In today’s toolbox I’m going to talk a little more about one of the biggest weapons in my spoonie arsenal – aromatherapy.
A word of caution – the views expressed here are not intended to be taken as any kind of medical advice. This is just what works for me, in my home, and it may not work for you. Please be sure to consult a licensed aromatherapist or medical practitioner before beginning any new health program.
I have been an aromatherapy and essential oil user since the 1980’s. Yes, they had them back then, along with dirt. The term “aromatherapy” actually originated back in the 1930’s but the use of plant essences as medicine goes back much, much farther. Depending on who you cite as reference as much as 5,000 years farther back. So that’s a good long time for the practice of using plant essences to promote good health but what about today?
Honestly, as a spoonie, a caregiver, and a woman, I use my essential oils and aromatherapy techniques on a daily basis. Essential oils don’t just add aroma to a room, they also provide numerous health benefits for the household.
Using a room diffuser is probably the easiest way to dispense these benefits into the air to improve your health, boost your energy and promote good sleep, to name a few. Diffusers provide a natural and safer alternative to air fresheners, especially if you want to take a more active role in your own health. They can fill a room with the natural fragrance from oils that freshens up your home while promoting overall wellness.
So today I’m going to give you a brief rundown on the various types of room diffusers, some pros and cons and personal experience.
Yet another brief word of caution. If you suffer from lung disease or any type of autoimmune issues please proceed with caution and the advice of trusted medical professionals. Although diffusers disburse essential oils in tiny amounts, allergies can and do still occur! For example, I do not use chamomile in any form. Not in a massage oil, not in a lotion, not in a diffuser, not in a tea. Why? I’m allergic to ragweed and chamomile is in the same plant family. I have asthma and allergies and I have reacted to it, so I substitute, usually lavender or bergamot in any recipes that call for chamomile.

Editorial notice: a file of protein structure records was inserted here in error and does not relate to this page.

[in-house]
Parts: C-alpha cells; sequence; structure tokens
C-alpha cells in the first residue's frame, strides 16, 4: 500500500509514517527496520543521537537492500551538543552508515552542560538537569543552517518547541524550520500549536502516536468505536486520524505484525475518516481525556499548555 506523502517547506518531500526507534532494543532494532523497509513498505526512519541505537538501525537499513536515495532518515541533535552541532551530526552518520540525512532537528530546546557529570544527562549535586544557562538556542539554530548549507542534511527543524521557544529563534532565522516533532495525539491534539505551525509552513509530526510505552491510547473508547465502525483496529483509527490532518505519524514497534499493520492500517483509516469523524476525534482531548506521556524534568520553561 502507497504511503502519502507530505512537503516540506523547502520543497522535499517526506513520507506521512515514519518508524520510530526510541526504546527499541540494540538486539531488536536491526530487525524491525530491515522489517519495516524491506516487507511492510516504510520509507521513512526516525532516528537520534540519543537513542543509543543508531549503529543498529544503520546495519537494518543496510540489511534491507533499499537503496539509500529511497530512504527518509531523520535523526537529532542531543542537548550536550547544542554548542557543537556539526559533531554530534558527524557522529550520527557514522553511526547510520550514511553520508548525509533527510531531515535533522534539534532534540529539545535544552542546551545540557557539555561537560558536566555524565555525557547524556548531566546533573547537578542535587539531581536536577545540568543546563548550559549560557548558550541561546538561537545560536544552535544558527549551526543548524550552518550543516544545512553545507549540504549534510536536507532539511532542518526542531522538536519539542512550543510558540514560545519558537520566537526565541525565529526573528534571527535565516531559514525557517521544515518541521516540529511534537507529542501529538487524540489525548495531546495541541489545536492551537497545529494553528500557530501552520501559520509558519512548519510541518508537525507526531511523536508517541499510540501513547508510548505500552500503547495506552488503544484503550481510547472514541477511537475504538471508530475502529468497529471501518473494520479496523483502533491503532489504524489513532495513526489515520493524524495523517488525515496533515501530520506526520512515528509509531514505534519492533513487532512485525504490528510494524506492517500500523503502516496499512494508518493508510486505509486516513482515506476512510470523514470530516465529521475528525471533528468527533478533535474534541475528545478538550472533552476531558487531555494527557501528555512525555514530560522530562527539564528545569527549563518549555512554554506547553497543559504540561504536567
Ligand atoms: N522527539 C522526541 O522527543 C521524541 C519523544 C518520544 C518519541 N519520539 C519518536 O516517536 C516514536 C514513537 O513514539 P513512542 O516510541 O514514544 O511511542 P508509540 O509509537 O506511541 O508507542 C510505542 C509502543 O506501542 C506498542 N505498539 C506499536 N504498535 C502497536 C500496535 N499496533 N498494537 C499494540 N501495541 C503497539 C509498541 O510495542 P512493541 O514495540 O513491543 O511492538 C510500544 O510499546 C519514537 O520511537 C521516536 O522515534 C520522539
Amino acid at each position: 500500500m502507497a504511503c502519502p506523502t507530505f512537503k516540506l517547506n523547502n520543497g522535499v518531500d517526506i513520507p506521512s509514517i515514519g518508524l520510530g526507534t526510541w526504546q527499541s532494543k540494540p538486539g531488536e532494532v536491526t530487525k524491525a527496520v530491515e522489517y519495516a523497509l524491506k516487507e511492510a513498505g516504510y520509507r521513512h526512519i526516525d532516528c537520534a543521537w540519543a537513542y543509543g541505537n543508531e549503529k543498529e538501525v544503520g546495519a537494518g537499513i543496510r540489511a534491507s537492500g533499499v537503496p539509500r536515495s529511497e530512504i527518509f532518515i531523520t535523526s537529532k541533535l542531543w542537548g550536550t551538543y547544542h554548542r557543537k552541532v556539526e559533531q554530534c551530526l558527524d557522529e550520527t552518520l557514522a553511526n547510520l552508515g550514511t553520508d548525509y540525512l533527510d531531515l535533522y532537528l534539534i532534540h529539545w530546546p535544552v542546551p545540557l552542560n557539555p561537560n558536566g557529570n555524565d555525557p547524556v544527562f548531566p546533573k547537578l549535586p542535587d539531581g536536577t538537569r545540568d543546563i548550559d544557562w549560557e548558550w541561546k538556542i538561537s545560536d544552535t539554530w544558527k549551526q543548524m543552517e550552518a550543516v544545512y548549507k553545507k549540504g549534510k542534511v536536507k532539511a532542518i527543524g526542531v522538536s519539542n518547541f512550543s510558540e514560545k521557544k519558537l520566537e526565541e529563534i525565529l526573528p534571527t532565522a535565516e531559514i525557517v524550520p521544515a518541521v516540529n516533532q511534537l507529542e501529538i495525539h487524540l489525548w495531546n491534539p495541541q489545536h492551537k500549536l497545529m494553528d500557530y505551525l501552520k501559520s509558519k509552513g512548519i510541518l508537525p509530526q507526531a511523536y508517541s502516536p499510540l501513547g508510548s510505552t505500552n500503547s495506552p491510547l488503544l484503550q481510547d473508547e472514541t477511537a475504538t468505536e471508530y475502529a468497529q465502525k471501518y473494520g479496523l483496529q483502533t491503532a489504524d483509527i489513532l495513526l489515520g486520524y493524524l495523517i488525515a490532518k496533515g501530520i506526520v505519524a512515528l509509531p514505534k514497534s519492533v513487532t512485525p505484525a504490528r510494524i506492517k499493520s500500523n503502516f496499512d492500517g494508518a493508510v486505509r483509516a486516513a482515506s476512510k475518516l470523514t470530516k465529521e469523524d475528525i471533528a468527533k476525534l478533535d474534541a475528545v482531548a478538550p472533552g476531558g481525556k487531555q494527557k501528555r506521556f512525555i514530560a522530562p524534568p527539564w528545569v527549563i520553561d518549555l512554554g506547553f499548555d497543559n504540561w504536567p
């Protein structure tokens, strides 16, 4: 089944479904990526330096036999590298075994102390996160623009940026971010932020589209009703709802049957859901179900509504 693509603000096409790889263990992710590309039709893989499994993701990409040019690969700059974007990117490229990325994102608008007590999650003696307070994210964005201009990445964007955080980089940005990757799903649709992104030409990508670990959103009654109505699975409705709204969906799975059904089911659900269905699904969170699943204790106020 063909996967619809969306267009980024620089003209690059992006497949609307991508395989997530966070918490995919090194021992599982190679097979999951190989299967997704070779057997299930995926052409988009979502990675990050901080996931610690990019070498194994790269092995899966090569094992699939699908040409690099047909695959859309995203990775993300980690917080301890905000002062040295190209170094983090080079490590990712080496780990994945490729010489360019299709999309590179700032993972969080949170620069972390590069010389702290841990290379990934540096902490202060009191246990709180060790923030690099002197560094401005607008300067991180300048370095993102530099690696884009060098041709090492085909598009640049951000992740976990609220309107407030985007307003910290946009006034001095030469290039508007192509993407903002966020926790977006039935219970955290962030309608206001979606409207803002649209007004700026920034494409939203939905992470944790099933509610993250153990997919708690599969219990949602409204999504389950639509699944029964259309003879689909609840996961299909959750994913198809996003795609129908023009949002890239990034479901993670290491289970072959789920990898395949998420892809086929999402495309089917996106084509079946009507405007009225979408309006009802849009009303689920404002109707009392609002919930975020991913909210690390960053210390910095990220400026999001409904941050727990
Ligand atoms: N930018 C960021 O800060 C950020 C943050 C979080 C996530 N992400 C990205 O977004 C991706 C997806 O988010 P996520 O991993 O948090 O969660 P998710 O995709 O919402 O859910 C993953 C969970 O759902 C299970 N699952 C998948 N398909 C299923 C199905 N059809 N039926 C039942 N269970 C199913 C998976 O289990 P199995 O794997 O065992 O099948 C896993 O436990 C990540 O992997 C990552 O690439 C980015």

Anyway back to the diffusers. First off there is the heat diffuser, i.e. candle diffusers (those little pots with a candle under them), lamp rings (self explanatory) and steam diffusers (think vaporizers). The heat causes the essential oils to evaporate into the atmosphere. This type of diffuser is generally cost effective and does give off a stronger scent. Unfortunately, it is less effective for the health benefits of aromatherapy as heat tends to alter the chemical compounds in essential oils, reducing the therapeutic affect.
Evaporative diffusers i.e. reed diffusers, terra cotta discs, fan/pad combos, aromatherapy jewelry, all expose essential oils into the air, causing them to evaporate and disperse naturally. It works by placing a drop on items like a tissue, cotton ball or other porous materials which will diffuse the oil into the air as the molecules evaporate from their surfaces. It is a great alternative to chemical air fresheners in relatively small areas but is not as effective in larger rooms. I use a small evaporative diffuser in the bedroom close to my bed at night. It consists of a tiny terra cotta saucer with a cotton disk (cosmetic pad) in it. I place a couple drops of my preferred bedtime mix and breathe in the goodness overnight. It does dry out fairly quickly and you need to change the pad pretty much daily (which is fine because they’re like cheap).
Ultrasonic diffuser, my personal preference, uses water and ultrasonic vibrations to disperse molecules of the essential oil into the air through a fine mist that can be inhaled. It can function as a humidifier as well, allowing you to get double benefits. However, because the device uses water for the solution, the concentration may not be as strong or potent for air freshners. Please consult your user manual as some say not to use citrus oil and other resinous oils in them. I’ve not had any problems using basic citrus or frankenscense in small (2-3 drop) amounts but I empty and clean my diffuser daily.
Nebulizer Diffuser, this diffuser works by using an atomizer to create fine and absorbent airborne particles of essential oils and disperse them into the air. It is sometimes regarded as the most effective device for aromatherapy since it provides you with a high concentration of essential oil. The downside to this diffuser is that it is quite costly and difficult to clean. Moreover, since the concentration of the oil is quite strong and potent, the oil runs out faster, and there is, in my opinion, a greater chance of reaction.
There you have the run down. Next week I’ll talk more about the uses of aromatherapy in our spoonie household.
Til next time ~May the spoons be ever in your favor ~JPP